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We study hotel reviews, timetables, and weather records before booking a holiday, compare test results and comments before buying a camera, even read critiques and watch trailers before heading to the cinema, putting up with spoilers along the way.
Well, I do 😳
If you are anything like me, you sure would appreciate that now you can do away with doubts before ordering your large art prints.
To be certain about how your gorgeous framed print will look like, simply order a proof paper print of the same image, with same dimensions, and on the same paper medium first.
The test print will arrive watermarked, so you probably wouldn't want to show it in public, but otherwise it will be just the same as the real thing, only without the mount. You will be able to fully assess its quality at a fraction of the cost—its price is very affordable, it comes without the artist's fee, and its postage is the lowest possible for the size!
Even better, if you decide to buy the original image after proof, the latter's cost including delivery will be deducted from your order total.
In other words, one proof is on the house with every purchase of a XL print over 120 cm on photographic paper, no matter how mounted*. Just make sure to request the repeating quote with the same email address, or mention the test order reference number in the comment field.
That's it! Now if you got big plans, you can also have the insurance that they become reality, for free!
The Proof Print option is available with every paper print quote as of now. Head over to request yours here!
*Canvas and textile prints are exempt from this offer. No Certificates of Authenticity will be provided for proof prints.
Cheap can still be not worth the money, while many things in life, no matter how expensive, are bigger than their price tag.
Like the evening a mere two days ago. Ten people met at a former restaurant to celebrate an artist, and his friend, a star chef, prepared a four-course dinner for all.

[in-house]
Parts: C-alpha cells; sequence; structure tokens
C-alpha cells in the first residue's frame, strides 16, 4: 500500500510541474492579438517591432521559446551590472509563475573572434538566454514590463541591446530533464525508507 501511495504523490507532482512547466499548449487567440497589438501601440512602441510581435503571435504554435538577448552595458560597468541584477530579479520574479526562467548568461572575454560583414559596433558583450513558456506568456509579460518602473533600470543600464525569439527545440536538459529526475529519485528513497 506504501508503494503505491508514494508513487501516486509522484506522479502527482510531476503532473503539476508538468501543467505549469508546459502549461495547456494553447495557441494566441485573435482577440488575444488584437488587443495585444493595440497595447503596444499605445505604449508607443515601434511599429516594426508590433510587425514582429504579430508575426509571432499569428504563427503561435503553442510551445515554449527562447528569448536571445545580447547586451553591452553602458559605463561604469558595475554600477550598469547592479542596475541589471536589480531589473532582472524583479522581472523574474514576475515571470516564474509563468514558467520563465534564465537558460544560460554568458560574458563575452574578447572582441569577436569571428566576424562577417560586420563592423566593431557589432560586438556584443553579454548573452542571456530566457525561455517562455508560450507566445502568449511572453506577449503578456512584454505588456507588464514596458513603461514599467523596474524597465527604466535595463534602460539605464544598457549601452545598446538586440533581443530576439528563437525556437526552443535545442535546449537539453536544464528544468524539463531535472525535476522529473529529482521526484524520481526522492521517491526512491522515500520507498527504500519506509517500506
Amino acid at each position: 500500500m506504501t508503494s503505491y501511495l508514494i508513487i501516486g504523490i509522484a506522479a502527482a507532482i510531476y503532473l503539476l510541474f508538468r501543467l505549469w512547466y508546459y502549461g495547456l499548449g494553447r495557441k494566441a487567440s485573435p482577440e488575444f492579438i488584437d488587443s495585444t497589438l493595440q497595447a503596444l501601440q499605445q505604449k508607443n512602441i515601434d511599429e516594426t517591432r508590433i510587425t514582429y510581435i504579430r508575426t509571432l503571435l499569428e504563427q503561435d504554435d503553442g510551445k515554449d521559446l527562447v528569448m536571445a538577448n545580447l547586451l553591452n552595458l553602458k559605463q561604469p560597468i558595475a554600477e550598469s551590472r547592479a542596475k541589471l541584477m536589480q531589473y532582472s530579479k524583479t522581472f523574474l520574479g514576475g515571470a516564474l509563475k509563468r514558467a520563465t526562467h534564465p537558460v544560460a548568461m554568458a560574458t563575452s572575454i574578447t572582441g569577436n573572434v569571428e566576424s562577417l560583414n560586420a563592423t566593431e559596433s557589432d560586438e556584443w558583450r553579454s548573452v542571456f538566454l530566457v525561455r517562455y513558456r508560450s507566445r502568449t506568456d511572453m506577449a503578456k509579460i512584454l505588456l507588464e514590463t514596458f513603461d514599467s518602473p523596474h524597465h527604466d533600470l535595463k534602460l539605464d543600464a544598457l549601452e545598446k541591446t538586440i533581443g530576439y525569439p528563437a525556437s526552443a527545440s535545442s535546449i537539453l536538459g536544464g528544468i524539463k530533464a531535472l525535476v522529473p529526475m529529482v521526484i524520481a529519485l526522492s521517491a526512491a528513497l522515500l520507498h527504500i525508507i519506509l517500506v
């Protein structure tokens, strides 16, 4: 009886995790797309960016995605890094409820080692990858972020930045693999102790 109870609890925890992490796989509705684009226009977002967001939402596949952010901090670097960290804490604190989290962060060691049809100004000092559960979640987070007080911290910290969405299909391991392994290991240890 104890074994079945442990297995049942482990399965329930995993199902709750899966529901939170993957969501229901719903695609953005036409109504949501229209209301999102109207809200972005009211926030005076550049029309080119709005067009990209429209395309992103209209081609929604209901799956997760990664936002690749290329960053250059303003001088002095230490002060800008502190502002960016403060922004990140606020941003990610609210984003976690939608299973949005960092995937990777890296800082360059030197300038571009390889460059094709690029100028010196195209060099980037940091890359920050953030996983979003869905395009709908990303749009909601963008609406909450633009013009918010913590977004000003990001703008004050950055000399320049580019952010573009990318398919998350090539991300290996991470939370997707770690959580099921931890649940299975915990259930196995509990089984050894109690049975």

It wasn't free, for sure, but the experience was so much more than the cost.
Or, take my last holiday. I spent a week in the Italian Dolomites, in a place on the edge of where you can get by train in one day from my home.
Imagine gorgeous weather—plenty of snow and winter sun, the most iconic mountains in the whole Alps, great hiking, strenous but rewarding, fiddling with cumbersome bus schedules to get around—it's still deep province, mind you—returning to the hotel for the afternoon tea, then slipping into the sauna with panoramic windows out to those iconic mountains, seeing the light dwindle outside and wishing the time would stay still for a breath…
I mean, how would you measure this in money?
It is a mechanical piece, now being serviced at its maker's.
I miss it.
I don't know how to express the feeling. I would say I feel like falling out of time, or losing time, literally, without any connotations it may imply.
Does it make sense?
In the beginning, I caught myself keeping to glance at my wrist, looking for time, trying to tell it, not being able to get accustomed to my new watch-less, timeless state.
I would repeatedly startle at the thought that I didn't wind my watch in time, then remember that it wasn't necessary, for the time being.
December, the end of the year, the festive season, the New Year's Eve, all came and went, as it is time's custom, unmeasured, untold, unnoticed.
Slowly, I started getting the time off station clocks, my laptop at home and another one at the office, and my mobile, at last, when I commute to work and need to make time on a train.
It is winter after all—the sun and the stars are a rare sight. Even if I could read them.
I wish you all the time you'd need this year to make it a happy one.
Tags: #plainlight #whatsnew #getinspired
Apr 24, 18 06:29 AM
Mar 20, 18 06:44 PM